[NEW YORK] Talk-show icon Oprah Winfrey said a woman in a restroom hectored her for not doing enough to help 2016 Democratic presidential nominee Hillary Clinton.
Winfrey told the story in the season two premiere of "The David Rubenstein Show: Peer-to-Peer Conversations" on Bloomberg TV, which was released Wednesday.
After Winfrey recounted how a woman had recently come up to her in a restroom to say how much Winfrey had done for her, Rubenstein, the co-founder of Carlyle Group Inc, asked his fellow billionaire if it's hard to go to the bathroom in public.
"As a matter of fact it was, because there was another lady attacking me because she thought I didn't do enough for Mrs Clinton," Winfrey said.
"So somebody else came out of a stall - this is yesterday - and said, 'Leave Oprah alone, she's just trying to pee.'"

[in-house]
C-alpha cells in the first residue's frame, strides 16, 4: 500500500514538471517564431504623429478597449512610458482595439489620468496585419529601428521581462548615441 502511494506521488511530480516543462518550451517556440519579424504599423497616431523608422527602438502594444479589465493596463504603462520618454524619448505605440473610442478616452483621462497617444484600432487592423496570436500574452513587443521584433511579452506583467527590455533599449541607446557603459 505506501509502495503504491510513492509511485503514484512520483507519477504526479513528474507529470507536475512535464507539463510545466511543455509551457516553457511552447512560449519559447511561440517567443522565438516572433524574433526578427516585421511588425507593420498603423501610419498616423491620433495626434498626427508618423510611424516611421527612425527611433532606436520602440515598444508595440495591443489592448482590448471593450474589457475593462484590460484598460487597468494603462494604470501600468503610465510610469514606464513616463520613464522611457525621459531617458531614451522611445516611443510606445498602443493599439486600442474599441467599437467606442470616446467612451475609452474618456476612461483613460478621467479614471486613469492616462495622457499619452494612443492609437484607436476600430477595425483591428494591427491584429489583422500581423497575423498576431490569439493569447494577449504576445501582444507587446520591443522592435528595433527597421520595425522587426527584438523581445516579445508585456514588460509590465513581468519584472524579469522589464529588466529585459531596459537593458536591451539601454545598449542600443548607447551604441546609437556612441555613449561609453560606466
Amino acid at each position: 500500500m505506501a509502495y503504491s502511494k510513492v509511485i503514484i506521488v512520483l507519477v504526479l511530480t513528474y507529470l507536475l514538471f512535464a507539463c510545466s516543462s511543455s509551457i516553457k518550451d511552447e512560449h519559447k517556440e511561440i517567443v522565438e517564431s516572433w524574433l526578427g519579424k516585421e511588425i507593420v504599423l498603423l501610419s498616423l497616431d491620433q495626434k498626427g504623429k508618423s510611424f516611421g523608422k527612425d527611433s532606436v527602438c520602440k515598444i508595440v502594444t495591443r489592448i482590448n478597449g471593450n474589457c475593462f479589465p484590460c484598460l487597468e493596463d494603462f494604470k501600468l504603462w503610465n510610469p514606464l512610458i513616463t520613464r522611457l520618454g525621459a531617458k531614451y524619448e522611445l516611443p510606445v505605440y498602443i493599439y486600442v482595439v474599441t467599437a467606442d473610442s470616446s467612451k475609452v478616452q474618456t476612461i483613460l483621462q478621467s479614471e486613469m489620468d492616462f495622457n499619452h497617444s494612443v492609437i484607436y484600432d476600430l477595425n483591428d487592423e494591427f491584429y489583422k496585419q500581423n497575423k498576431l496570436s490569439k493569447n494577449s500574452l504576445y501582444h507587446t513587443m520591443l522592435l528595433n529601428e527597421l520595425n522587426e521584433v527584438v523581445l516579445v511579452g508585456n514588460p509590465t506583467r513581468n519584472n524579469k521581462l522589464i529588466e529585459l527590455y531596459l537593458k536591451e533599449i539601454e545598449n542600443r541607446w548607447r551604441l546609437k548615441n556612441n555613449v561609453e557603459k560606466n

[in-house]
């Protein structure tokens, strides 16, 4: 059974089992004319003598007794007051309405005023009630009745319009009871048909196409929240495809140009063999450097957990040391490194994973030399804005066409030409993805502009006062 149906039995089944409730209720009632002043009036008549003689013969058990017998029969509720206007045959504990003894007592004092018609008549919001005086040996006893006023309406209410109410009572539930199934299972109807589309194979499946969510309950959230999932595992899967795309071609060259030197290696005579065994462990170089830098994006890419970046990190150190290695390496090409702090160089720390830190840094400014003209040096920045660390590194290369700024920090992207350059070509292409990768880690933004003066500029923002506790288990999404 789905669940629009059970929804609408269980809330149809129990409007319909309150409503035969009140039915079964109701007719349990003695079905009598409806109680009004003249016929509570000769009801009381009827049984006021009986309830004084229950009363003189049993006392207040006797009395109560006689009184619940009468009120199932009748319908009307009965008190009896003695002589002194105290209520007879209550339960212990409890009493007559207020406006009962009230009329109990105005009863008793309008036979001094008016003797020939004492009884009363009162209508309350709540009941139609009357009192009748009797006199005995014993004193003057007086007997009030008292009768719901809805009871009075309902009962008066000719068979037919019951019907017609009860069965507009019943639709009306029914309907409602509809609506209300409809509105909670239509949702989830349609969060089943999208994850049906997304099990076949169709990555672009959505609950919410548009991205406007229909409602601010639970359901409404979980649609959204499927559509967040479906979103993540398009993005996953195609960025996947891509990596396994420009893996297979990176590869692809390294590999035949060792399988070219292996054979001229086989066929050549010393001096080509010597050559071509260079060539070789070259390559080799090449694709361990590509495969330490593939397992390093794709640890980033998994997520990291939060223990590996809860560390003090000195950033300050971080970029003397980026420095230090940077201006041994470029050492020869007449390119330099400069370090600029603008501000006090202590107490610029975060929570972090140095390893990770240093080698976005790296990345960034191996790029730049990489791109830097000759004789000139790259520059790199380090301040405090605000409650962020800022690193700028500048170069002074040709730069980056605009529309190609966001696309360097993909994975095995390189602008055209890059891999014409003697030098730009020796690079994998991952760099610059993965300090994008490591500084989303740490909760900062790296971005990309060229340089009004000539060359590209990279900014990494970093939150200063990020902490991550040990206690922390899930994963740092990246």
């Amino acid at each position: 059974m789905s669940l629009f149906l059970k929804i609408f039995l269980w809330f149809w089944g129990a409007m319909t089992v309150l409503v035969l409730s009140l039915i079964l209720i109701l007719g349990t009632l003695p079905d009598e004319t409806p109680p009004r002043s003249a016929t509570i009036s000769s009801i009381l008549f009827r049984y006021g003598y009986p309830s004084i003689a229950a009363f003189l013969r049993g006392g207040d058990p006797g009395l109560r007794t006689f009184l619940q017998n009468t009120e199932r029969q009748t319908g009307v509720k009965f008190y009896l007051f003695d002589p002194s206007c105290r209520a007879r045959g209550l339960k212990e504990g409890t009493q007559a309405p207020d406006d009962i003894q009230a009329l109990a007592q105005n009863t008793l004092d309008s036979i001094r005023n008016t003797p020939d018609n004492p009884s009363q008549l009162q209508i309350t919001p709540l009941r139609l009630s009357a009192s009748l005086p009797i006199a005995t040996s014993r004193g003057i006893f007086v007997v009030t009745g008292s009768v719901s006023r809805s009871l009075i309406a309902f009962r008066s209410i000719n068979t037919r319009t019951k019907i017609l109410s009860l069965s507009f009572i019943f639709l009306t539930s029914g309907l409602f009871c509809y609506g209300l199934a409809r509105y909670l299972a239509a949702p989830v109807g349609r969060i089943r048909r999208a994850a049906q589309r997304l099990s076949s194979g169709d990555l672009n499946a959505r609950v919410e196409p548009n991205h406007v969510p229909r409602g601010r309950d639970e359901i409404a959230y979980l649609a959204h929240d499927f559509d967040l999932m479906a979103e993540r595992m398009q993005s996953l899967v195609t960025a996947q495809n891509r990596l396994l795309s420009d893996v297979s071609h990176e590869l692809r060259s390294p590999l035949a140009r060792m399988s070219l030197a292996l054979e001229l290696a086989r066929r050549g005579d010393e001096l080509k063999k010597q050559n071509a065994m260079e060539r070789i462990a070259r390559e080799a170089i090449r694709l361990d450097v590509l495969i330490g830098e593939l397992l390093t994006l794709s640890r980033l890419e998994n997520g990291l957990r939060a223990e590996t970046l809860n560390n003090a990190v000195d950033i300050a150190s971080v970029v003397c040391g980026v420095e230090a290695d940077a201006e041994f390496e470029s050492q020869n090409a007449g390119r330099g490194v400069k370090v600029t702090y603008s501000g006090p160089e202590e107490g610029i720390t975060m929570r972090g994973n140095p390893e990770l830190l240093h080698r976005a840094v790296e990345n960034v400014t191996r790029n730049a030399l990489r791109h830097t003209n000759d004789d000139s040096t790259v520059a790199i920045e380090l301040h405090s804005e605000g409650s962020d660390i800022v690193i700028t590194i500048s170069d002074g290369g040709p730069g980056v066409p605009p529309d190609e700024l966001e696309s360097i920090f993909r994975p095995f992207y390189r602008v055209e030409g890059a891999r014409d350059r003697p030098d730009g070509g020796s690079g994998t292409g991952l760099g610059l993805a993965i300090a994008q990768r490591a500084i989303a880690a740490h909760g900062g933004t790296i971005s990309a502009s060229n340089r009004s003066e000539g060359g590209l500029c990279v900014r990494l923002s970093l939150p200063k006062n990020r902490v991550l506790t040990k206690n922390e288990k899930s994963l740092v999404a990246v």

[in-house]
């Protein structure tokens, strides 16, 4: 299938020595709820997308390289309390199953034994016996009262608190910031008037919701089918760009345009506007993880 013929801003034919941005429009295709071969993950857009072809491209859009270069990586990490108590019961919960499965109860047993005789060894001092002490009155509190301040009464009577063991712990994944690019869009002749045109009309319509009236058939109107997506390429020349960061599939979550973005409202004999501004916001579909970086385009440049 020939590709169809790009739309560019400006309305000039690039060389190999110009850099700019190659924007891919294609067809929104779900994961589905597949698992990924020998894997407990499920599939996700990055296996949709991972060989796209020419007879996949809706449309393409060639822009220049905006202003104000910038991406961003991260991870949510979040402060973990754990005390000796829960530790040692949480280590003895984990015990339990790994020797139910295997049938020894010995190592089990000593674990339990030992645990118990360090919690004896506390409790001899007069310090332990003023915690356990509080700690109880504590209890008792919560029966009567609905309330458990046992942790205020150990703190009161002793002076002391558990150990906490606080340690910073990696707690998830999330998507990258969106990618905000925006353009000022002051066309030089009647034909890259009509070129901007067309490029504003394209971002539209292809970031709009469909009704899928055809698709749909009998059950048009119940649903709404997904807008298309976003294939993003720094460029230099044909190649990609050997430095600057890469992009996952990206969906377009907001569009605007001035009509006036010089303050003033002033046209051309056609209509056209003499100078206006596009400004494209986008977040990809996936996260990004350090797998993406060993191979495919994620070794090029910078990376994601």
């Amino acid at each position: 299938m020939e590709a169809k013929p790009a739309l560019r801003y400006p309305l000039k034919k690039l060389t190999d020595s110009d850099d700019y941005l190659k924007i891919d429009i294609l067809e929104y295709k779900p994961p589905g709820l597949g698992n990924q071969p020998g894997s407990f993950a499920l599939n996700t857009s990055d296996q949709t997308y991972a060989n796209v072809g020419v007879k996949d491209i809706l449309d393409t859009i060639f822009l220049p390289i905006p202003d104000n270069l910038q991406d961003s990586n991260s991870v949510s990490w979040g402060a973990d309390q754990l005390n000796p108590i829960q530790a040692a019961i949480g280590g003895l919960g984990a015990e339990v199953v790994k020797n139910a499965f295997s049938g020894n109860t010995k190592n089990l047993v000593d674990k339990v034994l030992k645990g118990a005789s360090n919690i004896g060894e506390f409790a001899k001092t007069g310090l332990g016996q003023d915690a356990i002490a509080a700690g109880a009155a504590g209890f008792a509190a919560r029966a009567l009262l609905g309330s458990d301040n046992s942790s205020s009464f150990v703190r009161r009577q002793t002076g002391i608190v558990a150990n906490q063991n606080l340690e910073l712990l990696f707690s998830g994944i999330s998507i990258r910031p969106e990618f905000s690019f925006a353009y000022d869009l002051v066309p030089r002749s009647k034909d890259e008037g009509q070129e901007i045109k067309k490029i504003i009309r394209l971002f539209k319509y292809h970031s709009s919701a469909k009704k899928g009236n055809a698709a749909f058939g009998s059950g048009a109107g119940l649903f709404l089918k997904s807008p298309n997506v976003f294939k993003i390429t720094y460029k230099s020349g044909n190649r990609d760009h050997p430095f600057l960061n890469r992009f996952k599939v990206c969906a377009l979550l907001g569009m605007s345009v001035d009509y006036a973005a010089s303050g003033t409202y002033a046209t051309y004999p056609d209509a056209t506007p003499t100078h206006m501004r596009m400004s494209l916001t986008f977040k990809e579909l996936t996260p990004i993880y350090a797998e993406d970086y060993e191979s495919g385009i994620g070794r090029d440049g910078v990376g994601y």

"And she followed me out talking about what I could have done, should have done, blah blah blah," Winfrey added.
Winfrey endorsed Mrs Clinton, the first female major-party US presidential nominee, in 2016, telling Entertainment Tonight last June that "it's a seminal moment for women". But Winfrey didn't play as prominent a role for Mrs Clinton as she did for Barack Obama in 2008.
"I haven't felt that my voice would actually make a difference," Winfrey told Chicago radio station WBEZ last August.
"I felt that at the time in 2008, my voice made a difference. So at this particular time, I think my voice is just going to be added to the cacophony of all the other voices, and now nobody knows who to even listen to."
To voters who weren't sure they liked Mrs Clinton, Winfrey said in October, "She's not coming over to your house. You don't have to like her."
Oprah for President?
Winfrey appeared to suggest to Rubenstein that she was rethinking whether she could be elected president, after billionaire real-estate developer and TV personality Donald Trump won the White House with no prior government experience.
"I never considered the question, even a possibility," said Winfrey, 63.
"I thought, 'Oh gee, I don't have the experience, I don't know enough.'"
"Now," she said, "I'm thinking, 'Oh.'"
She and the audience laughed. Growing more serious, she added, "No, that won't be happening."